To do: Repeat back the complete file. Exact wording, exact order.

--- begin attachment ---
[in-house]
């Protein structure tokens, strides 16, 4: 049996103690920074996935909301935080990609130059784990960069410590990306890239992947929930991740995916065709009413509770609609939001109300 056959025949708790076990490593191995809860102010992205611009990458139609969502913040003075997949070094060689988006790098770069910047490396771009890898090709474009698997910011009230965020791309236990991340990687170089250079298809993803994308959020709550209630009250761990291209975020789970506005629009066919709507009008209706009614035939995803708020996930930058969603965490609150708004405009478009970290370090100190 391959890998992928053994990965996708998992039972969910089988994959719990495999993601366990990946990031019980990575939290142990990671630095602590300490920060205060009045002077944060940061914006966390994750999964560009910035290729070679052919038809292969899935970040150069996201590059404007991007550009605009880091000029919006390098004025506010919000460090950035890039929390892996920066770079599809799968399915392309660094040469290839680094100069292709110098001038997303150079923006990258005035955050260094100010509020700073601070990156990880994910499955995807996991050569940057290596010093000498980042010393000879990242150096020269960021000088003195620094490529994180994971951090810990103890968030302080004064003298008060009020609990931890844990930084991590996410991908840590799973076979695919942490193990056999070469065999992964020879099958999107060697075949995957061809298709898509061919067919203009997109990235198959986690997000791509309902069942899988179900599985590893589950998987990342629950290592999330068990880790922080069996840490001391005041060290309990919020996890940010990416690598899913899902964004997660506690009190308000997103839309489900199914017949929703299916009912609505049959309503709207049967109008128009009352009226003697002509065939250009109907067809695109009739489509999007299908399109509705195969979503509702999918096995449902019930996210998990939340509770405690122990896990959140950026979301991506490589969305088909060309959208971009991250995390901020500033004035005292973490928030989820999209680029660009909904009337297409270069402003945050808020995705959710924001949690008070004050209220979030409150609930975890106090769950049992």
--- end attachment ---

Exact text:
[in-house]
């Protein structure tokens, strides 16, 4: 049996103690920074996935909301935080990609130059784990960069410590990306890239992947929930991740995916065709009413509770609609939001109300 056959025949708790076990490593191995809860102010992205611009990458139609969502913040003075997949070094060689988006790098770069910047490396771009890898090709474009698997910011009230965020791309236990991340990687170089250079298809993803994308959020709550209630009250761990291209975020789970506005629009066919709507009008209706009614035939995803708020996930930058969603965490609150708004405009478009970290370090100190 391959890998992928053994990965996708998992039972969910089988994959719990495999993601366990990946990031019980990575939290142990990671630095602590300490920060205060009045002077944060940061914006966390994750999964560009910035290729070679052919038809292969899935970040150069996201590059404007991007550009605009880091000029919006390098004025506010919000460090950035890039929390892996920066770079599809799968399915392309660094040469290839680094100069292709110098001038997303150079923006990258005035955050260094100010509020700073601070990156990880994910499955995807996991050569940057290596010093000498980042010393000879990242150096020269960021000088003195620094490529994180994971951090810990103890968030302080004064003298008060009020609990931890844990930084991590996410991908840590799973076979695919942490193990056999070469065999992964020879099958999107060697075949995957061809298709898509061919067919203009997109990235198959986690997000791509309902069942899988179900599985590893589950998987990342629950290592999330068990880790922080069996840490001391005041060290309990919020996890940010990416690598899913899902964004997660506690009190308000997103839309489900199914017949929703299916009912609505049959309503709207049967109008128009009352009226003697002509065939250009109907067809695109009739489509999007299908399109509705195969979503509702999918096995449902019930996210998990939340509770405690122990896990959140950026979301991506490589969305088909060309959208971009991250995390901020500033004035005292973490928030989820999209680029660009909904009337297409270069402003945050808020995705959710924001949690008070004050209220979030409150609930975890106090769950049992």